Home Fruits & Vegetables 7 Unexpected Health Uses of Quince

7 Unexpected Health Uses of Quince

by Andreea Laza

Want to learn about the unexpected health uses of quince and how to use quince as medicine at home? Continue reading this article and find out.

Quince (Cydonia oblonga) is a fruit-bearing tree from the Rosa­ceae family. Quinces are the quintessential fruits of autumn, the last ones left in the garden, shining like golden globes under the blue October sky. Hildegard von Bingen wrote that quinces are good for both the sick and healthy because they cleanse the body of poisons. Placed around the house, their perfume brings about nostalgic memories of winter holidays and evokes the tender atmosphere of Christmas. Here are some of the most unexpected health uses of quince.

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Quince Health Uses

Quinces are harvested in late autumn, and can be stored for a long time, which does not harm them, but, on the contrary, improves their slightly astringent taste. The quince pulp contains simple sugars (fructose and glucose), easily assimilated into the body. They also contain water-soluble vitamins (B, C, PP), organic acids, minerals (mainly potassium), cellulose, and pectins. (Pectins, along with cellulose, are the main constituents of dietary fibers, highly valued today in the treatment of digestive system conditions.) Quince leaves contain tannins, while quince seeds are loaded with healing mucilages. Now let’s get to the less-known health uses of quince.

7 Unexpected Health Uses of Quince

The active principles in quince pulp, seeds, leaves, and flowers have powerful anti-inflammatory, astringent, and stimulating action on the digestion system, liver, and pancreas. They are soothing for the skin and mucous, and their uses in traditional medicine are numerous and diverse. Here are some of the less-known health uses of quinces and how to use them at home.

  1. Non-Infectious Diarrhea – boiled or baked and pureed quince pulp is amazing in this case, due to its high content of pectins, which gel the fecal bowl. Instead of the puree, you can also juice fresh quince and drink two cups of this juice a day. If the diarrhea is chronic, this can lead to dehydration, in which case, you can also drink quince leaves decoction (2 cups a day, sweetened with raw honey to taste). For children, the remedy for diarrhea is a cup of fresh quince juice, 2 times a day. This is one of the most popular health uses of quince.
  2. Diarrhea, Dyspepsia, Poor Intestinal Peristalsis, Vomiting, and Hemorrhoids – consume fresh quinces or a quince decoction. To make the decoction, grate a quince and boil it in one liter of water, until the liquid is reduced by half. Strain and divide into 2 or 3 portions, and drink during the day.
  3. Gout and Rheumatic Pain – one or two boiled quinces daily or as jelly (jam) is a very good remedy for gout and diarrhea, but also for relieving rheumatic pains and throat inflammation. Additionally, make a tea with quince peels and a teaspoon of greater plantain.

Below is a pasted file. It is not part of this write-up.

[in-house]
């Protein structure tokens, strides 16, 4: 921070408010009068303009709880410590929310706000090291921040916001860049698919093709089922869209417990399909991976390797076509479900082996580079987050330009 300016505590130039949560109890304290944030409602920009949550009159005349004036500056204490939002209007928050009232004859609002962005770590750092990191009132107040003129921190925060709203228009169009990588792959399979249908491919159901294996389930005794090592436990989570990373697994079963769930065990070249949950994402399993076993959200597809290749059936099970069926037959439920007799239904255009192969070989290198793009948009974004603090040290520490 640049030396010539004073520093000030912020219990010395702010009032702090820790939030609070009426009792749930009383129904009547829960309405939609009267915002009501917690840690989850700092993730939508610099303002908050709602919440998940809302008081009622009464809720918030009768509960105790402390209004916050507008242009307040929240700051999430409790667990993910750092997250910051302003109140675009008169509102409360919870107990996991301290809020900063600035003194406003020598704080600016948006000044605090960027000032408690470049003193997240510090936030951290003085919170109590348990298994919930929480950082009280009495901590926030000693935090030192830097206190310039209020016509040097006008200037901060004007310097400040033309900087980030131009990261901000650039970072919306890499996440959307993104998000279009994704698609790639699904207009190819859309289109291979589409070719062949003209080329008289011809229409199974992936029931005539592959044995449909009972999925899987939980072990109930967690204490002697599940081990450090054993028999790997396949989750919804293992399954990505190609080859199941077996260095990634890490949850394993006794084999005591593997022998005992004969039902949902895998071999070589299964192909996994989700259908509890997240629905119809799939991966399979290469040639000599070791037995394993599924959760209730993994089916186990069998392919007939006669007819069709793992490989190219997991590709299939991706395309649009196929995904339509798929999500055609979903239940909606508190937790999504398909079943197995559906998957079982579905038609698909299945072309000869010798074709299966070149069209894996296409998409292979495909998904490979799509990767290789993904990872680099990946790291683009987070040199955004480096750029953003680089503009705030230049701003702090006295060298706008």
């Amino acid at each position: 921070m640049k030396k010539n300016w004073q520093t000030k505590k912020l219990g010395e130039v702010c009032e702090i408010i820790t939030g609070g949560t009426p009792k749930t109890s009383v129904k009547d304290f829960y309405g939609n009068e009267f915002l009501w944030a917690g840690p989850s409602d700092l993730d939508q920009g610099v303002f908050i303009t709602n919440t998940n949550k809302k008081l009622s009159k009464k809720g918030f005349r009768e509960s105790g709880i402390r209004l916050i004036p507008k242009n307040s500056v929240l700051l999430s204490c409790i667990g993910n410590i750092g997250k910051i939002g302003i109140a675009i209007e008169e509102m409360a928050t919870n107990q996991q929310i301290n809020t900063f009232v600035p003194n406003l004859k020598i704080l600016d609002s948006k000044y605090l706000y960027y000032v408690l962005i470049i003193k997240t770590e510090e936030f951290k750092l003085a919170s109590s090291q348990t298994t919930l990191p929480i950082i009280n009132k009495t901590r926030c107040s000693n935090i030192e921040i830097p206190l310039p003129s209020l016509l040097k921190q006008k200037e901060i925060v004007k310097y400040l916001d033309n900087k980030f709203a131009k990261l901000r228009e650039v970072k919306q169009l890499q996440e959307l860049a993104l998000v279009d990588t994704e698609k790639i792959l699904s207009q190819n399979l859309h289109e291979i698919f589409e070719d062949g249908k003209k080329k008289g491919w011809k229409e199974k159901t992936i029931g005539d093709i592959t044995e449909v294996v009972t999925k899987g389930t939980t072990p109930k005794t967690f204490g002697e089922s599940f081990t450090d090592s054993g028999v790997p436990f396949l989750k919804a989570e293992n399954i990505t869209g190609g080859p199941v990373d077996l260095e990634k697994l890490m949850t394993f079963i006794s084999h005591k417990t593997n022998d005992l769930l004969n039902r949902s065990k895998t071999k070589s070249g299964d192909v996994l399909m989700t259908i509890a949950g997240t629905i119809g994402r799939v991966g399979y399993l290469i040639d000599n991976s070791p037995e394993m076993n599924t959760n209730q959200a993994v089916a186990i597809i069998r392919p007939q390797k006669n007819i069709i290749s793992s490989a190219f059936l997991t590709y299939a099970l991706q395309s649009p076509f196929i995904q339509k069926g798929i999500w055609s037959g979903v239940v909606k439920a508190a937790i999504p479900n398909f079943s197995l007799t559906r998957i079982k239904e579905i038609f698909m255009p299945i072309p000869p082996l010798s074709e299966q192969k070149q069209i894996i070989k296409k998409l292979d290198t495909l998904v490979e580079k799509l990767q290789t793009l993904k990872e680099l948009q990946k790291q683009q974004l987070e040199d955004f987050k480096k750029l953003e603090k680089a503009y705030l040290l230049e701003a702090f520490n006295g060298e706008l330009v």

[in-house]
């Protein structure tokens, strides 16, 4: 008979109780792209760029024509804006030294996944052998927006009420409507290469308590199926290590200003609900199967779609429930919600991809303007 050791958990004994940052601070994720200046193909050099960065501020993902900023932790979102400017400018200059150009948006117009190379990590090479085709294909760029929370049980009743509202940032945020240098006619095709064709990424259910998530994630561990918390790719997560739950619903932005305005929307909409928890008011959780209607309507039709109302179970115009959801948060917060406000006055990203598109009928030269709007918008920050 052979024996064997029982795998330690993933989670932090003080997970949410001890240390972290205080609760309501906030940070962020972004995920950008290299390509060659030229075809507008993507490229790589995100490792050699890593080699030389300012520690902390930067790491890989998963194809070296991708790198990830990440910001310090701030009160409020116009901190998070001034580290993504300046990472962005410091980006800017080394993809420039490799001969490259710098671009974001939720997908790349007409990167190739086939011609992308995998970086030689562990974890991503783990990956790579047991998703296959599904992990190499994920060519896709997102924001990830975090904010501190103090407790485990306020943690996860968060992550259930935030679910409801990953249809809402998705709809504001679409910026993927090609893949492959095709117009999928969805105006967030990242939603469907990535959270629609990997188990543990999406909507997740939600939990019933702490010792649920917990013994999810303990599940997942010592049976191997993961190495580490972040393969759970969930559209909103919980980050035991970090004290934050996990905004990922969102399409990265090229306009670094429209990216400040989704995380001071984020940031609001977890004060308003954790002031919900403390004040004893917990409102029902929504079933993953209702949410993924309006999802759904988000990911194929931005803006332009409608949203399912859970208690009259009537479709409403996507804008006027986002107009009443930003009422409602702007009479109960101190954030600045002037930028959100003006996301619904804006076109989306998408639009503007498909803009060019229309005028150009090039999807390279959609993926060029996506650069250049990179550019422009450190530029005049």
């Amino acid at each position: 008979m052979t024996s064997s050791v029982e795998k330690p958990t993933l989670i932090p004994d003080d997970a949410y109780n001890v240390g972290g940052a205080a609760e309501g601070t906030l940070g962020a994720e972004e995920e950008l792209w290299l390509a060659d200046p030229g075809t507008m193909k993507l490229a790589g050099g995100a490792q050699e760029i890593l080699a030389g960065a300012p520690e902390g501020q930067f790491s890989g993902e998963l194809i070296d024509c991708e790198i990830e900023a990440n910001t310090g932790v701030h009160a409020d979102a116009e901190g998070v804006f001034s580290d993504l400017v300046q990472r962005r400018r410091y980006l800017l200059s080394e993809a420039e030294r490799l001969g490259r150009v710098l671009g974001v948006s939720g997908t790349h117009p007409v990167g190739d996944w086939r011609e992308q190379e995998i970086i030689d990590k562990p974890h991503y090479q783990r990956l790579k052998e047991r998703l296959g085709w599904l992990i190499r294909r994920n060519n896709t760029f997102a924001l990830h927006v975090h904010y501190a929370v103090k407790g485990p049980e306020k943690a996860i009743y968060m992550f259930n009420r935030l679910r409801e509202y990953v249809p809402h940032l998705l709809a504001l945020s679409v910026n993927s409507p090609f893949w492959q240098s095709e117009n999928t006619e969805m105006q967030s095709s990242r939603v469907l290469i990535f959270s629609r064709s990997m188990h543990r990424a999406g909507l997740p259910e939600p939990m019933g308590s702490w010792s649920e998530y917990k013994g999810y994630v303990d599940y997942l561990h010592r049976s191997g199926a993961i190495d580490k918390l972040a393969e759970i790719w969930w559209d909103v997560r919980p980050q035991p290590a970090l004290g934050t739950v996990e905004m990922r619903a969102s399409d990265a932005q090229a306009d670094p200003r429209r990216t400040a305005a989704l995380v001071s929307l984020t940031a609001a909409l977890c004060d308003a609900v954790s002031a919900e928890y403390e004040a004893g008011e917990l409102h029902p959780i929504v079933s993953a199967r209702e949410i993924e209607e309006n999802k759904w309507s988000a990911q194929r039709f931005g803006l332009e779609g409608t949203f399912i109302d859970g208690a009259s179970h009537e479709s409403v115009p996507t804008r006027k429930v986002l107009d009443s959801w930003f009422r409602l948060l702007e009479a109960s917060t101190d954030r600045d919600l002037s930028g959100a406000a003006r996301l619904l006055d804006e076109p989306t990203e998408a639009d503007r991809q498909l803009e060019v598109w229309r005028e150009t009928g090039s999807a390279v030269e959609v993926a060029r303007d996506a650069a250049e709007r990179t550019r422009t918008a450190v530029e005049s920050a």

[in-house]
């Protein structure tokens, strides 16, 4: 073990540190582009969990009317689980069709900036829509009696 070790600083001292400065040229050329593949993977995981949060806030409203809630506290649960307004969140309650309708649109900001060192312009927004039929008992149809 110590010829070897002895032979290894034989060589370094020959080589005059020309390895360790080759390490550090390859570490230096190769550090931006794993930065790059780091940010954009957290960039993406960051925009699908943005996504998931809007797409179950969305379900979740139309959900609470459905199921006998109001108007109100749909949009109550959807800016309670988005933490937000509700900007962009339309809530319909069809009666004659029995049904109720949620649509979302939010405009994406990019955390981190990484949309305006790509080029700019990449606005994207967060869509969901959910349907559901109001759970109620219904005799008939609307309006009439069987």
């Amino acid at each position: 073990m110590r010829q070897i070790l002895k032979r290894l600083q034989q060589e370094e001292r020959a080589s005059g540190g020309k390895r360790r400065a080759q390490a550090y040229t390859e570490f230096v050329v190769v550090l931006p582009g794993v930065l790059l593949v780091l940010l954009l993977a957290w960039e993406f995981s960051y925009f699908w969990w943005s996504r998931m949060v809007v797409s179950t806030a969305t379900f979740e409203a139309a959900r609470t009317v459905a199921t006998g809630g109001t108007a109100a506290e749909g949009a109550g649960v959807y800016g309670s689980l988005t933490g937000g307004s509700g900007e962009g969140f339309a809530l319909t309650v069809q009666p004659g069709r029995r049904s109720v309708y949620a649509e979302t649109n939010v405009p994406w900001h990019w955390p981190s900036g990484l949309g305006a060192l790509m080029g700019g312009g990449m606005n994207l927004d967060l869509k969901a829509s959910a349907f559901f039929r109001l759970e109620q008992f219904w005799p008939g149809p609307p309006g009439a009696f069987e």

4. Whooping Cough – you can either drink an infusion made with 30 g of dried quince flowers or 50 g of dried and chopped quince leaves. Steep the infusion for 20 minutes, in one liter of hot water and drink gradually, throughout the day. This is one of the less-known health uses of quince.
  5. Acute Enteritis, Liver or Pancreatic Failure, Uterine Bleeding – cut an unpeeled quince into thin slices, and boil in one liter of water until the liquid drops to half. Strain and sweeten with 50 g of raw honey. Drink the quince decoction in 3 portions during the day – in the morning, at noon, and in the evening. This can also be used as an adjuvant in the treatment of pulmonary tuberculosis.
  6. Skin Conditions – One of the least known health uses of quince is for skin conditions, open wounds, and skin lesions. Boil one quince, mash it, and mix it with 30 g of yarrow and 30 g of mallow (finely chopped/minced), and spread the poultice on the affected areas of the skin, once or twice a day.
  7. Natural Skin Care – Quince juice is much more effective in cleansing the face than lemon juice, which is more commonly used. You can use it alternately with lemon juice to wipe clean your face before applying a natural face cream.

Traditional and Ancient Uses of Quince

As early as 4000 years ago, the quince tree was cultivated on the island of Crete, especially in the region around the city which at that time was called Cydon, hence the scientific name of quince “Cydonia“. In Ancient Greece, quince was a symbol of love and fertility and was dedicated to the goddess of love and beauty, Aphrodite. They called it “chrysomela“, which means “golden apple“.

Quince was considered a symbol of fertility and love in many ancient cultures.

There still is the custom of offering a quince to the young bride as a wedding gift in some parts of Europe. Its sweet perfume symbolizes the beautiful moments of the future marriage, while its astringent taste is an allusion to the inevitable sufferings that will arise throughout married life. The practice of burning dried quince peels and flowers is still performed as a means to purify the home after a painful event, to attract prosperity and fertility.

More Quince Remedies:
5 Healing Recipes with Quince
Quince Leaf Tea
Quince Leaf Tincture
Quince Seed Maceration

Quinces are not just a super-delicious ingredient in jams and jellies, but also an amazing home medicine if you know how to use them. If you’ve enjoyed learning about the health uses of quince and how to use quince as medicine, please share this article. Stay healthy, naturally!

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